The scale increase in the number of endorphin/opioid receptors is now associated with a ravenous bio-physical and neuro-chemical hunger called cravings. Unless the endorphin receptor balance is restored to its original state, the addict is doomed to a life of pain, severe withdrawal, relapse, and dependency. Immediate cessation of drug use will cause withdrawal.
What are the symptoms of opioid and opiate withdrawal?
The symptoms and management of opioid withdrawal may start just a few hours after the last dose of any short-acting opioid drugs, and around 30 hours after the last dose of any long-acting opioid drug abuse. These opiate withdrawal symptoms contain a few different stages. Symptoms of withdrawal scale from mild to severe, across early and late periods.
When going through opiate withdrawal, a patient will begin to experience a combination of the following signs and acute withdrawal symptoms:
- Stomach aches
- Muscle spasms
- Runny nose
- Constricted pupils
- High blood pressure
The combination of extreme anxiety with an underlying depressive disorder can cause patients to respond by overcorrecting their attempts to self-medicate. In many cases the underlying depression can result in acute desperate actions and effects that could be life-threatening, sometimes resulting in death. Abrupt discontinuation of opioids can often cause more problems.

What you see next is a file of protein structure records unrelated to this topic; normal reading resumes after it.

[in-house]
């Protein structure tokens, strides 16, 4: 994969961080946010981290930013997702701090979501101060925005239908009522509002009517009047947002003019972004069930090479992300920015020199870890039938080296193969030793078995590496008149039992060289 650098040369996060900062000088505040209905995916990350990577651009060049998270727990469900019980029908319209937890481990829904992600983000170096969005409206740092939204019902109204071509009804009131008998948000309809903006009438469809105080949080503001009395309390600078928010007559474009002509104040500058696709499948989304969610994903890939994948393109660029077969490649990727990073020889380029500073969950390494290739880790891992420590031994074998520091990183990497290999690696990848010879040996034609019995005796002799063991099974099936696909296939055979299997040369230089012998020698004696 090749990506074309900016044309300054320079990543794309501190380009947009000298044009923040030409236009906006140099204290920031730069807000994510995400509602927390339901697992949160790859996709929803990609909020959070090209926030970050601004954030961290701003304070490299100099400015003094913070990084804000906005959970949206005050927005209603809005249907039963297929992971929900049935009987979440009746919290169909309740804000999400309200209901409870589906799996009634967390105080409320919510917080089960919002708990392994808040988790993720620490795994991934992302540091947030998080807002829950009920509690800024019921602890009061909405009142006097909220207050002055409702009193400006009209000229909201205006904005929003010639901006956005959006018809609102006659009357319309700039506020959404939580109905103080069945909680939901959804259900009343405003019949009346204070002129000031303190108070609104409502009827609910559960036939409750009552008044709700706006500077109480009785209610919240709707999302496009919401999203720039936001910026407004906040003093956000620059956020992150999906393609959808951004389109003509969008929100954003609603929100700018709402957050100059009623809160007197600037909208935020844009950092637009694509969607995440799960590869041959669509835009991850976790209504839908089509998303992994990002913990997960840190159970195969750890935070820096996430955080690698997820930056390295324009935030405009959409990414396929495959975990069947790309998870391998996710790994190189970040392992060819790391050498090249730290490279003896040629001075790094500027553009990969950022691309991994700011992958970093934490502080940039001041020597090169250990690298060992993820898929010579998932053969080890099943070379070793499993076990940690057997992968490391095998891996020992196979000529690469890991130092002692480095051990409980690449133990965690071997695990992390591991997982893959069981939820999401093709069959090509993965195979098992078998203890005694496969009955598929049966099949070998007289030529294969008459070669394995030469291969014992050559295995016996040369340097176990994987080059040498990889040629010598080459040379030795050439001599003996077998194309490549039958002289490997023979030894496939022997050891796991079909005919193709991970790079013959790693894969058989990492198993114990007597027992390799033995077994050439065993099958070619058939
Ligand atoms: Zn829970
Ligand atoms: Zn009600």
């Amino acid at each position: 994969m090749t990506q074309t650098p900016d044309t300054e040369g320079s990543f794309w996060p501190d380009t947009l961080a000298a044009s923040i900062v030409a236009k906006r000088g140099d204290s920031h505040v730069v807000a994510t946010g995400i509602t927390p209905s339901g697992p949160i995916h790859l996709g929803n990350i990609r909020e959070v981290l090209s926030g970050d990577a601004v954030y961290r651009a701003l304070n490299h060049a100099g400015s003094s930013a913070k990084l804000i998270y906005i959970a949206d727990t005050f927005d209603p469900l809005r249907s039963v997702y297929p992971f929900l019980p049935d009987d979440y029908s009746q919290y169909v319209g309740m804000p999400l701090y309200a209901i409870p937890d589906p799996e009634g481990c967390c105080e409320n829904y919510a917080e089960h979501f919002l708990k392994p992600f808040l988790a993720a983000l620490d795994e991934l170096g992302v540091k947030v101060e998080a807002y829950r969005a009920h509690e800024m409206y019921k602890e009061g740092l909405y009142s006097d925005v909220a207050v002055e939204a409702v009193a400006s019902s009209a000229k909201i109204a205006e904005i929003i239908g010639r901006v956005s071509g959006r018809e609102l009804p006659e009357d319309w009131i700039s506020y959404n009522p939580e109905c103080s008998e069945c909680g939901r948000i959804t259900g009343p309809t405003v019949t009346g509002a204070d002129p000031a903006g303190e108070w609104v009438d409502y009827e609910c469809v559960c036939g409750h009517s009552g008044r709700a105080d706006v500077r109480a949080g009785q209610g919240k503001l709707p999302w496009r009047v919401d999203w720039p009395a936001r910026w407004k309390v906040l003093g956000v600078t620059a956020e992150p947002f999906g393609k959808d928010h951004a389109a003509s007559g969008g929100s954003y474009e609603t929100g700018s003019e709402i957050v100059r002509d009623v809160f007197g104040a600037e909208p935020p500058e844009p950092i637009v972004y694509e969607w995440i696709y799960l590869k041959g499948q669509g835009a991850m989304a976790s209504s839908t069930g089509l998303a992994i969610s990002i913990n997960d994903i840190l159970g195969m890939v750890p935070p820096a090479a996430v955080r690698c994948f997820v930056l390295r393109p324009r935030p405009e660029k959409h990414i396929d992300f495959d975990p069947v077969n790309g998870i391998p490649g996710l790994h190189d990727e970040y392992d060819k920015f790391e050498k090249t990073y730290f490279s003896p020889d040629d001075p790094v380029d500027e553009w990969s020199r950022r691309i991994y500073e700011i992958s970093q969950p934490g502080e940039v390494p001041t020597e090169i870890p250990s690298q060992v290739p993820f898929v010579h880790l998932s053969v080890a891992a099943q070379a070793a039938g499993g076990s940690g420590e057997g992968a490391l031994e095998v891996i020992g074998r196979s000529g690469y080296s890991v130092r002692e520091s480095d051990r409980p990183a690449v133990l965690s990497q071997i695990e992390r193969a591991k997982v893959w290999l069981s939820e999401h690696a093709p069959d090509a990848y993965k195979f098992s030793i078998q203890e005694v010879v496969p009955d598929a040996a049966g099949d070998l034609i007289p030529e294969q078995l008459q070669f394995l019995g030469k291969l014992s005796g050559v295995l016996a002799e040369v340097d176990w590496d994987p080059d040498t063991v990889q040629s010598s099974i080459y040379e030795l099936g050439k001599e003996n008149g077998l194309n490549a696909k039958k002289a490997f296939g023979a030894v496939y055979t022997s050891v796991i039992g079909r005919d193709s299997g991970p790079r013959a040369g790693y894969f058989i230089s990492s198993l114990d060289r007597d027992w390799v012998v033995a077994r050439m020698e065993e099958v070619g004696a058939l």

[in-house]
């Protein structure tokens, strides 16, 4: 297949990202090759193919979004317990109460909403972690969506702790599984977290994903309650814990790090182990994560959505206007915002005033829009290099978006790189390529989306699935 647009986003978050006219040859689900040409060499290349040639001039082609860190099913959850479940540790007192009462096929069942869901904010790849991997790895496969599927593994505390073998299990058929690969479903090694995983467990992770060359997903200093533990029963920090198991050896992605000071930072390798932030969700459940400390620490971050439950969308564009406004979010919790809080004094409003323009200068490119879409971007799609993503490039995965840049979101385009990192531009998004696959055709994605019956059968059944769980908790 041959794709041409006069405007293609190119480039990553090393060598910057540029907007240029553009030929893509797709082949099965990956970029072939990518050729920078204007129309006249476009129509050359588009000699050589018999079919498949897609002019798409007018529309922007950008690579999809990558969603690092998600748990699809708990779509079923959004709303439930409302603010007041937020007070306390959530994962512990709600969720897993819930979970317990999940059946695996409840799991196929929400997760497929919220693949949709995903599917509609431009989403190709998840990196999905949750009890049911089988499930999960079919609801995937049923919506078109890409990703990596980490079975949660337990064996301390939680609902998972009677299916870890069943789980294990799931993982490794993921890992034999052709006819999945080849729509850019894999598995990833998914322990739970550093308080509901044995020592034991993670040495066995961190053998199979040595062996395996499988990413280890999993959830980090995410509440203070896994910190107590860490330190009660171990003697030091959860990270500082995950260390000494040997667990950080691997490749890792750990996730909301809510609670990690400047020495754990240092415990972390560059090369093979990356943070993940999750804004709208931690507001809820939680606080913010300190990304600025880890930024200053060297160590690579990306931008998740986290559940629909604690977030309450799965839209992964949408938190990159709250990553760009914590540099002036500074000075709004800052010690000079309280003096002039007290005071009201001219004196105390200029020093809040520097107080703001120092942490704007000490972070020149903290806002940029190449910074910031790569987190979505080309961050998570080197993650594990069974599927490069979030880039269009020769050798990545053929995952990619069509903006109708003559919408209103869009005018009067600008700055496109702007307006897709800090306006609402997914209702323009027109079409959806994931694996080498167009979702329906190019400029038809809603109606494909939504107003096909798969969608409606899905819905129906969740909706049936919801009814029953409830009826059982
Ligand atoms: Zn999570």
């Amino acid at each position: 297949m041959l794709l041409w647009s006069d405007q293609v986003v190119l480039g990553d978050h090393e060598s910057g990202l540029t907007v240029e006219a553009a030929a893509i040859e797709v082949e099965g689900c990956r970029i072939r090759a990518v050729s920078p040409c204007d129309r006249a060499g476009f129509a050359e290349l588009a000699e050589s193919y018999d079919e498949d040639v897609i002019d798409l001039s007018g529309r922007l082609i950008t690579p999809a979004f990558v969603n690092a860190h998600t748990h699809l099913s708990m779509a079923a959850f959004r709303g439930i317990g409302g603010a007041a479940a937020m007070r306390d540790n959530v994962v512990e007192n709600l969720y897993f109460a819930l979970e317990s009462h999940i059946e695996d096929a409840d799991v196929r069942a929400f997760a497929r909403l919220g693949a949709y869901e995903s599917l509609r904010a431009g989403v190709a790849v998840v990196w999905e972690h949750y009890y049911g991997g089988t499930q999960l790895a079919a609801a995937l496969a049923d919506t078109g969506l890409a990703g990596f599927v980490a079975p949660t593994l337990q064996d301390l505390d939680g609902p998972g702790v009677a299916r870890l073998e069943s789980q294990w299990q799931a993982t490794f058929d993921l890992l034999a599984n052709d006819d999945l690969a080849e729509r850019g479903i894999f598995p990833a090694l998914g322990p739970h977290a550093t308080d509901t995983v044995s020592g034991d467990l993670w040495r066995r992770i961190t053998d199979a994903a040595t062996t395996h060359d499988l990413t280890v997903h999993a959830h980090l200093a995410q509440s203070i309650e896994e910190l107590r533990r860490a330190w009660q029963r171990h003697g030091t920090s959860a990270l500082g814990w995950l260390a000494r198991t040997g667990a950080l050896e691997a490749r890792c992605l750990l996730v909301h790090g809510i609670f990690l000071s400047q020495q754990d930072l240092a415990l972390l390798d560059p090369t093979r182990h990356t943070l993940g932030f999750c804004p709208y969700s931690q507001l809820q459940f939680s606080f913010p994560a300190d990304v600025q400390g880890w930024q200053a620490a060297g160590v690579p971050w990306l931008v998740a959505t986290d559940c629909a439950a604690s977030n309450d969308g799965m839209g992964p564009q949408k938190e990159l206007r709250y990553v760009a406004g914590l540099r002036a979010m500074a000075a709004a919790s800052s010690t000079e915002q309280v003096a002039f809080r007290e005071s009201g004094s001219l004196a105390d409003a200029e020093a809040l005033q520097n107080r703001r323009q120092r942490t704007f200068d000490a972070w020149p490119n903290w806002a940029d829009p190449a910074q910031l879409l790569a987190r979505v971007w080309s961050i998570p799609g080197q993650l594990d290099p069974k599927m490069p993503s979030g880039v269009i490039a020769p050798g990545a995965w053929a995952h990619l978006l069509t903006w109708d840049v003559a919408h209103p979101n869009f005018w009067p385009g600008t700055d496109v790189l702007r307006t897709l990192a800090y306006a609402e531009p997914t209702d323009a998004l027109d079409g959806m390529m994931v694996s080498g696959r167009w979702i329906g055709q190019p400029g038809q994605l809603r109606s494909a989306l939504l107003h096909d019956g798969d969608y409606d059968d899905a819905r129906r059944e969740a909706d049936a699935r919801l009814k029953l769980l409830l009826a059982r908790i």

The symptoms of withdrawal timeline vary on the individual substance abuse or substance use disorders. With any short-acting opiates such as Percocet, OxyContin, oxycodone, etc. opiate withdrawal will most likely start 4 – 12 hours after the last dose. With a long-acting opiate such as methadone, Subutex, or Suboxone, onset of withdrawal symptoms will start around 30 hours after the last dose.
The following symptoms are considered to be ‘early’ in the withdrawal process and can include:
- Watery eyes
- Running nose
- Vomiting and diarrhea
- General body pain
- Intense anxiety
- Elevated heart frequency
- High blood pressure
- Elevated sugar levels
The ‘late’ withdrawal process will start within 2 – 4 days of the last dose of opioids and will include:
- Severe opiate and drug craving
- Severe fluctuation of blood pressure
- Elevated heart rate
Depending on the specific opioid being used, as well as the general medical health of the patient, withdrawal from opioids can be aggravated or create other complications.
The stigma around opioid addiction